Out of curiosity I used RenderDoc to dig a bit into Serious Sam 4. The first frame we are going to dissect is the following:
The game starts by rendering the shadow maps. Only the sun has shadows, 4 cascades are rendered to separate textures, the size goes from 2048 to 5120 depending on the settings.
Whether the terrain is rendered or not also depends on the settings.
The first pass on the scene has two render targets. After every opaque element of the scene has been drawn, they look like this:
On lower settings one of the buffers looks like this:
So one of them is clearly the depth buffer. I’m not sure about the other one. We will see how the various elements are drawn later.
For each light in the scene a drawcall is made. The drawcall draws a sphere (made of 960 vertices) around the light, in the pixel the actual light calculation is performed and stored in a RGB16 HDR buffer. The only input to those two buffers are the two buffers generated in the pre pass. Normals are probably reconstructed from depth, materials attributes and normal maps have therefore no way of influencing this pass.
Sphere for green light
Main scene pass
During this pass all of the elements from the first pass are redrawn plus transparent objects and particles. Not all of them are that interesting, so let’s just talk about the most interesting ones.
Instanced rendering is used to draw the various sections
These slides go into some detail on how the terrain system works. In any case, the terrain is drawn in chunks:
A vertex buffer contains the following mesh
which the vertex shader transforms in the fhe final terrain mesh for the current chunk.
Chunk size can vary based on distance and required resolution.
Finally, let’s dig right in to the legion system. Closer enemies and NPCs are rendered normaly in several drawcalls:
Interestingly, the gun for this NPC has 58,341 triangles, despite only covering a couple tens of pixels. Next, for far away enemies an impostor mesh is generated, containing a quad for each enemy.
Their textures are stored in an atlas that seems to contain animations frames as well as various orientations.
In just one drawcall tens of thousand of distant enemies are drawn. The process is repeated for different types of enemies.
The vertex buffer is probably uploaded from the CPU at every frame.
For the sky a cube is rendered in 6 separate drawcalls (one for each side):
The sky itself is stored in a 2D texture.
First a textured quad with alpha blending is rendered:
Then a bumpy circle mesh is rendered multiple times with different textures:
In 3 passes the portal effect is rendered:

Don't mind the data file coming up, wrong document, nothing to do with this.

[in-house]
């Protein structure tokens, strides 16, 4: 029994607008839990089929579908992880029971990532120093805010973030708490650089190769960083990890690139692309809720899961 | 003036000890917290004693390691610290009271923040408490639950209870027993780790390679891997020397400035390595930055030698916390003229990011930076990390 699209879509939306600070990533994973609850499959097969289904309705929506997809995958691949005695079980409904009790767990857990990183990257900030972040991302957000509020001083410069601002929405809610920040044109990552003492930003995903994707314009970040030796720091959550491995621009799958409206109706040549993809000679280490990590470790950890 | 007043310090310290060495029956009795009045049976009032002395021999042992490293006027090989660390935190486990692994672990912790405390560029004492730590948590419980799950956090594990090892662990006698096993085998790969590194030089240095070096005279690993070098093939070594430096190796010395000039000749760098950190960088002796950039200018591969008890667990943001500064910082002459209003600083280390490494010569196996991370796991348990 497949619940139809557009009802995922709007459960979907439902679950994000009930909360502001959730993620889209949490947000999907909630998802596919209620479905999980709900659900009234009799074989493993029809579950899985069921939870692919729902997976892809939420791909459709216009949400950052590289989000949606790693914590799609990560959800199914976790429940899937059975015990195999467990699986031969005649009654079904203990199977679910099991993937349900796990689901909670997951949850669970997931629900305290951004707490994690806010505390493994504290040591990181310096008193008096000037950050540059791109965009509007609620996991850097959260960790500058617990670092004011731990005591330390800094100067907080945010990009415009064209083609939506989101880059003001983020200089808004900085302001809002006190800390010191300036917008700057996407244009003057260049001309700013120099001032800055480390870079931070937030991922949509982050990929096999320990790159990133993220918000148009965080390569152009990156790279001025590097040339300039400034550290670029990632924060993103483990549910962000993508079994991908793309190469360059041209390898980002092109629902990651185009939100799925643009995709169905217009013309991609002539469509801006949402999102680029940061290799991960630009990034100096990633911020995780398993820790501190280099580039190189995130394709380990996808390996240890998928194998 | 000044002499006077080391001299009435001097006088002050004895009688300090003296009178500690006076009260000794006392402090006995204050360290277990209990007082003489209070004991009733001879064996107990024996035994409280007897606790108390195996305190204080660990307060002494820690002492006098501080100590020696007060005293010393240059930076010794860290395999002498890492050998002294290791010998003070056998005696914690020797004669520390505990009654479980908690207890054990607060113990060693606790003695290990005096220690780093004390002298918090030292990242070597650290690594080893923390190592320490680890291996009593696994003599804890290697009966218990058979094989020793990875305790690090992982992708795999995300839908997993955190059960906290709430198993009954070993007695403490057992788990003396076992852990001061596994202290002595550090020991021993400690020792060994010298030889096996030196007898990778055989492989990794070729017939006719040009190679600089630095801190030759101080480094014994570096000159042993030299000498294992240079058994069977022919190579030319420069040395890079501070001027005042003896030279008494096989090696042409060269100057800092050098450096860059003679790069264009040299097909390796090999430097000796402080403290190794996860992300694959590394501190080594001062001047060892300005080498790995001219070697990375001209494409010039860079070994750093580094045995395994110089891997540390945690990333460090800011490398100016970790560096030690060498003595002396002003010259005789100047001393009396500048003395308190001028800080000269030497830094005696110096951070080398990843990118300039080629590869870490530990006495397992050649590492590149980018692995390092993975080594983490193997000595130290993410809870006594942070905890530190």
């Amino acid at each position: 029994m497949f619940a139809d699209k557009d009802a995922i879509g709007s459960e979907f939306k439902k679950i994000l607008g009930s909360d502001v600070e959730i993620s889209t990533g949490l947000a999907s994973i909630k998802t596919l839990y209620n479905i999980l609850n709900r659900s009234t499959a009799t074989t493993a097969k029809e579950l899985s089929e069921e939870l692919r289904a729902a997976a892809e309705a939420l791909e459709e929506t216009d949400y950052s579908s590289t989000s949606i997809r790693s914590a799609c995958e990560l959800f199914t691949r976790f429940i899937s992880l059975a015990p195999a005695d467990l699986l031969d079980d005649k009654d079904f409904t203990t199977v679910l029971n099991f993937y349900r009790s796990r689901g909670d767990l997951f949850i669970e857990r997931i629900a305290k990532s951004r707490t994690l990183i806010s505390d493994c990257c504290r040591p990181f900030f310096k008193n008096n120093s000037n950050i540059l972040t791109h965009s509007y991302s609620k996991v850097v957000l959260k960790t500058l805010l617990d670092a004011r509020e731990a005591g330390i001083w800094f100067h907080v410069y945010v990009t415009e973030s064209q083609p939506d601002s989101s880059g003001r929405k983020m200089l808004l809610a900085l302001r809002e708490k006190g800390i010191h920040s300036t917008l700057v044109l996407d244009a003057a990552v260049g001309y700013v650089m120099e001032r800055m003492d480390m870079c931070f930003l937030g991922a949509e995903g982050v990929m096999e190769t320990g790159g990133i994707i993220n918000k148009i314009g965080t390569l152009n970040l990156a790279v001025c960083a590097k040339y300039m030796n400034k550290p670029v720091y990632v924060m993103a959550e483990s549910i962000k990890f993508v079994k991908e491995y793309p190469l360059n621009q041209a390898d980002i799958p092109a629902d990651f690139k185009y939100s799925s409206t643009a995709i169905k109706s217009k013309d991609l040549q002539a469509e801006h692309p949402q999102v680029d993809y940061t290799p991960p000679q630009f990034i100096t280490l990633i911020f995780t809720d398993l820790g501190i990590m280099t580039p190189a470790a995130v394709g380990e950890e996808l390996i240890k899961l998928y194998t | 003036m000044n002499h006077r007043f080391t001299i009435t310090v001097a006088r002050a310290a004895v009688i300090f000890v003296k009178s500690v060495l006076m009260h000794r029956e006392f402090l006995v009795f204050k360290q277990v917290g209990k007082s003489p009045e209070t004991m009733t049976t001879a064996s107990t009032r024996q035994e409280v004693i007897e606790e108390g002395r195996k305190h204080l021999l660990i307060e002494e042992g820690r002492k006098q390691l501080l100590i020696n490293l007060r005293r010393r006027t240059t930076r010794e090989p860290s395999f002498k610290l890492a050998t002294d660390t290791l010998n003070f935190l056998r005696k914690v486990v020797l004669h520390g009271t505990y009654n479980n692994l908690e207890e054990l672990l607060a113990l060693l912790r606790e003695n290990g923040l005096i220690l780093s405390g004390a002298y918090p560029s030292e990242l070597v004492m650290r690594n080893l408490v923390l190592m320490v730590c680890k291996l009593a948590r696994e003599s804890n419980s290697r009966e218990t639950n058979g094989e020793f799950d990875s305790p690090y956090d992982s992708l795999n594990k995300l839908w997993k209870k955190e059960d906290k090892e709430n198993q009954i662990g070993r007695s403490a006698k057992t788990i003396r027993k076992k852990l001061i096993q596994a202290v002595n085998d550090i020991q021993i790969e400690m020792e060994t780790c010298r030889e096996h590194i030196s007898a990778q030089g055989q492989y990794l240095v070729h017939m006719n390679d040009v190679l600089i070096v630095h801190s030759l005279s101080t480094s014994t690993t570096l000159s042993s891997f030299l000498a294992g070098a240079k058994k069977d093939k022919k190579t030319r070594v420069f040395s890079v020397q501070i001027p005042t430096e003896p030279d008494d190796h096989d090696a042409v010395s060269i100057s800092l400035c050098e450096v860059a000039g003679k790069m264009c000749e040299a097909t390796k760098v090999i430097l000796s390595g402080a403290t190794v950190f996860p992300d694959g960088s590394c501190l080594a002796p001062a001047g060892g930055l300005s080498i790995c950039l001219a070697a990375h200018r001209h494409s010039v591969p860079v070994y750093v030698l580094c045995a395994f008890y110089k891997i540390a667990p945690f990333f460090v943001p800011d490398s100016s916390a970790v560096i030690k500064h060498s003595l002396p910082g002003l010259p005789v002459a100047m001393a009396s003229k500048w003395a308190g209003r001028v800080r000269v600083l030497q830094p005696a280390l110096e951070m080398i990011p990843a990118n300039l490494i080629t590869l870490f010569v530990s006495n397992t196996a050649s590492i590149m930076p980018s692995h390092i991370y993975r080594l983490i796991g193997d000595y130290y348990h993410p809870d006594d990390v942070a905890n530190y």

This one does distorsion:
Particles are rendered in a single drawcall. I suppose the vertex buffers and particle simulations are done in the CPU.
At this point, in order to create a bloom effect, the frame buffer is downcaled and upscaled multiple times. During the first upscale the dark parts of the buffer are rendered as black.
Various upscaling passes are omitted. At the end a 408×230 image is obtained.
Mixing and tone mapping
So far the image has been renderd into an HDR render target. This pass does tone mapping and mixes the result with the bloom buffer:
At this point the UI is rendered on top of the LDR buffer, and we get the final frame:
During the second pass the pixel shader calculates all of the lighting. Let’s see how it works by dissecting a different frame:
To be precise we are going to look at the shader inputs for one of the terrain patches:
Some of the shader inputs are buffers or black images, but some have a much clearer purpose. This one looks like albedo:
Some kind of normal map:
One of the faces of a cubemap (used for specular reflections):
A texture that seems to contain a light map:
This is the lightmap for a different model:
Sun shadow map:
Let’s also see the shader inputs for the gun:
Not sure about this one, probably contains several material attributes in various channels:
Sun shadow map:
The smoke is rendered as particles. They work like the ones we’ve seen before but those are lit. The shader has (among other things) those two images as input.
The game doesn’t make use of many compute shaders, instead many passes just render a quad to fill the entire screen. Some compute shaders are used at the very beginning for a purpose that I haven’t managed to figure out.
Overall the rendering is mainly done like in previous games of the series and has nothing special, but despite that
the overall look is pleasing to the eye.
Despite the simplicity of the rendering pipeline the game requires a pretty good PC to run properly.